By: Mark Fitzgerald
Readers often accuse their local daily of being out of step with their community, but it’s rare to hear a newspaper agree wholeheartedly. The Bakersfield Californian, though, came to that conclusion a while ago.
“This community is a red spot in a blue state ? really, really conservative ? and we thought maybe we were a little out of touch,” says Californian President/CEO Richard Beene. “We’re riding the baby boomers,” he notes, and not appealing to the city’s many longtime Hispanic residents or newcomers attracted to the area’s relatively low housing costs.
So how did the Californian decide to appeal to “really, really conservative” Bakersfield?
With a really, really radical redesign. The kind that’s increasingly transforming the look of newspapers in Latin America, Asia, and Europe, but not here. Beene and Executive Editor Mike Jenner gave Alan Jacobson of Brass Tacks Design one instruction: No incremental change. To appeal to a community full of people who, as politicians like to say, play by the rules, the Californian threw out the design rule book.
Now the Californian’s nameplate butts into a photo almost every day. Bold shades of blue, yellow, and green form an upside-down “L” at the top of the front page. The first thing readers see on the classifieds section front is a big picture in the upper corner ? type from the classifieds nameplate cutting into it, of course ? of something for sale, maybe someone’s car or boat. The redesign takes maximum advantage of the newspaper’s expertise in producing consistently great color.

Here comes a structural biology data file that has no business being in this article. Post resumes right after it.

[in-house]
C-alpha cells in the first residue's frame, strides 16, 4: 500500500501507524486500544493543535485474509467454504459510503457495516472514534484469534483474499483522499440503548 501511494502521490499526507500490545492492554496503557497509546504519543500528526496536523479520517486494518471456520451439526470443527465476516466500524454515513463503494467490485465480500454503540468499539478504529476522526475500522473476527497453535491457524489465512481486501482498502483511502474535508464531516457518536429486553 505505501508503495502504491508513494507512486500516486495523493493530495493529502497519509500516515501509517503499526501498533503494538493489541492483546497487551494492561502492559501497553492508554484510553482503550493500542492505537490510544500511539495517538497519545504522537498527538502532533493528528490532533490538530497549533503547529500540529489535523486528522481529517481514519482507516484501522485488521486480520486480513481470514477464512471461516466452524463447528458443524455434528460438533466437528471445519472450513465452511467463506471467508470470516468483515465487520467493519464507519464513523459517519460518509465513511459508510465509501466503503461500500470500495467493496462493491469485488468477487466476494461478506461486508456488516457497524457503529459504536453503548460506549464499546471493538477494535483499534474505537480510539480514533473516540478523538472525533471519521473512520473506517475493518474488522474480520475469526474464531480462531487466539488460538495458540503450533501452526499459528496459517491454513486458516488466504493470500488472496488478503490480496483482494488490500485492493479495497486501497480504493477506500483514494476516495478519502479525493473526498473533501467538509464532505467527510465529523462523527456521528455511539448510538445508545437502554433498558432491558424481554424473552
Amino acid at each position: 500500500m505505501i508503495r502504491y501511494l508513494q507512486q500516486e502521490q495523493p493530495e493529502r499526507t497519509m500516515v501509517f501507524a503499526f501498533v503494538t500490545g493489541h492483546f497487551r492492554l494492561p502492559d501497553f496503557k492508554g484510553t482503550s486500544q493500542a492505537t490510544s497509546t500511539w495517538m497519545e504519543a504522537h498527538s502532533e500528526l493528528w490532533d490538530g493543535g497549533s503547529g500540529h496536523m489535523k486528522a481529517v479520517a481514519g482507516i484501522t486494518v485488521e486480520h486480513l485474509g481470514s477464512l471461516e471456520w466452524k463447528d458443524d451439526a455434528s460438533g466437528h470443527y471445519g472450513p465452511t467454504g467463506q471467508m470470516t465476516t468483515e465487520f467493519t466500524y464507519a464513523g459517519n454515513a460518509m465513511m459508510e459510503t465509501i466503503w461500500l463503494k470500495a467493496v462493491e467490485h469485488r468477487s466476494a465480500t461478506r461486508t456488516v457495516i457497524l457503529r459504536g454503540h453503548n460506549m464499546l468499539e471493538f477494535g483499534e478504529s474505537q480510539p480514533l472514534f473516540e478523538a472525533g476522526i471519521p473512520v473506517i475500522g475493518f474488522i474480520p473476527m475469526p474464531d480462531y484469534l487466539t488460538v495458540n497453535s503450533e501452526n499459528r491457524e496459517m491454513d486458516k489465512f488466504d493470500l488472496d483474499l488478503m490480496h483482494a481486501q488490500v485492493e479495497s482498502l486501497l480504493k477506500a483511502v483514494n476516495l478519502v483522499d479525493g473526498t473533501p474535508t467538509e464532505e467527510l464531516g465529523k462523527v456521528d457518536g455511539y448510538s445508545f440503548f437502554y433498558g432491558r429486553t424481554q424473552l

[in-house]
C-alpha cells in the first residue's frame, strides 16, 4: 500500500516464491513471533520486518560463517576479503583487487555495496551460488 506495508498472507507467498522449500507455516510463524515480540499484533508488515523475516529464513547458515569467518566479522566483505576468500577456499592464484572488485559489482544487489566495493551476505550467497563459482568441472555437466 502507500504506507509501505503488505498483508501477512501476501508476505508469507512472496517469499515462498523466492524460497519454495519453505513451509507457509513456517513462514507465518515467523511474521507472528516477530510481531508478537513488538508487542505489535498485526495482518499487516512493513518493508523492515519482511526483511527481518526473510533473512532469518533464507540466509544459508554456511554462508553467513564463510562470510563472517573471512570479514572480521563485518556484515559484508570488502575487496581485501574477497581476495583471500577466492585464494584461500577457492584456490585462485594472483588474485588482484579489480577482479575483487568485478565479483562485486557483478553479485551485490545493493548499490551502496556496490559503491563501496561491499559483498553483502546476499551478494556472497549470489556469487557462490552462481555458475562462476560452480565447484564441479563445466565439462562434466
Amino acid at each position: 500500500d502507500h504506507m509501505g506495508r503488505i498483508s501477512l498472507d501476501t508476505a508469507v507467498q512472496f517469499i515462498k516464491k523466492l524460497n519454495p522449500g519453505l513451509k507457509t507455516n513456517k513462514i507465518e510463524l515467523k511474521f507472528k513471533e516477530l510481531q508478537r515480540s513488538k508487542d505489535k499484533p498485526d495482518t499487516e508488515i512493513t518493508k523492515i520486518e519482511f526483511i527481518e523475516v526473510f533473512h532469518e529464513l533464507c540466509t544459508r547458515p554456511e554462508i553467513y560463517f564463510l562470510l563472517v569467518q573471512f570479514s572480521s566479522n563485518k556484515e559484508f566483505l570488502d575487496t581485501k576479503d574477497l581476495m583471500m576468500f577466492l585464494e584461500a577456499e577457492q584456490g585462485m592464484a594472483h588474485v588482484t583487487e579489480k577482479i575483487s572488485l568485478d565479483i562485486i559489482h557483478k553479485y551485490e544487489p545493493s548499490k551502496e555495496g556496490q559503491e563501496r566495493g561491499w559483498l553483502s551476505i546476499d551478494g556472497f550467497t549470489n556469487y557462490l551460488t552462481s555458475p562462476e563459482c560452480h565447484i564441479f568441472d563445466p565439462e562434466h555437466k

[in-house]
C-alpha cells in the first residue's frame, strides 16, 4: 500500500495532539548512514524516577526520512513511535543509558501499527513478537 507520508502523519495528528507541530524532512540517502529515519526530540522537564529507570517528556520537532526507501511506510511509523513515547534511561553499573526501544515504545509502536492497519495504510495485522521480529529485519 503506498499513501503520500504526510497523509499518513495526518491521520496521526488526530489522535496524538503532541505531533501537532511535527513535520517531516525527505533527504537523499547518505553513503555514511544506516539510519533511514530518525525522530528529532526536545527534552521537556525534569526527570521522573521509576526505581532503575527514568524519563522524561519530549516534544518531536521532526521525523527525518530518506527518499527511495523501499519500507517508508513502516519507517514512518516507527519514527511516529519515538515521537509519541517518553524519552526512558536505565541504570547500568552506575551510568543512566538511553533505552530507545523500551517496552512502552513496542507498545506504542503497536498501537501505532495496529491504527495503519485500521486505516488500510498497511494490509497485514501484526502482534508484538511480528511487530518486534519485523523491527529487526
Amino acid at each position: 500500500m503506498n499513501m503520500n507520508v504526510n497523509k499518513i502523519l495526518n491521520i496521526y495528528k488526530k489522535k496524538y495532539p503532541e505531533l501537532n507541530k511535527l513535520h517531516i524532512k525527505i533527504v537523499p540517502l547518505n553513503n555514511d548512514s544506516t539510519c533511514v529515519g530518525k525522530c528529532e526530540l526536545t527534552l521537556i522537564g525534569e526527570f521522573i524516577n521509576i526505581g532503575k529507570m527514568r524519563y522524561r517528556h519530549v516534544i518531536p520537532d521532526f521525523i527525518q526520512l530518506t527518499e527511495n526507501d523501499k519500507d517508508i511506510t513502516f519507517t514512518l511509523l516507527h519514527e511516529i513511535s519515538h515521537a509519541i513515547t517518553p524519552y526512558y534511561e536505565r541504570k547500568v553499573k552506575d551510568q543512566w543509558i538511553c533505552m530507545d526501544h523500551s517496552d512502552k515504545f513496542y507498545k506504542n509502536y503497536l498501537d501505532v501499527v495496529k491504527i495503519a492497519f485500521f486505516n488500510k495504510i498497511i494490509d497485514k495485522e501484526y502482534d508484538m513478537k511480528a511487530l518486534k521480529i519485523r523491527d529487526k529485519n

In addition, the Californian’s stories are now shorter, and its headlines aren’t cute; they cut to the chase. “It’s a we-don’t-waste-your-time approach,” says Jenner. The paper also hired a conservative columnist. When beats were redrawn around new themes, one reporter was assigned “faith and values.”
To be sure, the family-owned Californian’s editorial policy still raises blood pressures all around town. “We’re not going Fox News here, no slanting,” Jenner says, but the hot-button topics for conservatives are more likely to appear on Page One.
The results of the redesign were heartening, to a point. “I wish I could say it shot circulation through the roof,” Beene admits. At first, it did, with single-copy sales rising as much as 13% in the first weeks after the March 1 launch. Subscription stops plunged by 20%. But then the momentum eased, and circulation leveled out.
The good news for the long term is that conservative Bakersfield isn’t put off by a newspaper look you’re more likely to see in Mexico City or Stockholm or Bangkok. Almost no one (just 16 people) canceled subscriptions because of the redesign. “It’s not a silver bullet,” Jenner says, “but this is a growing market, and I think we’ll see the gains.”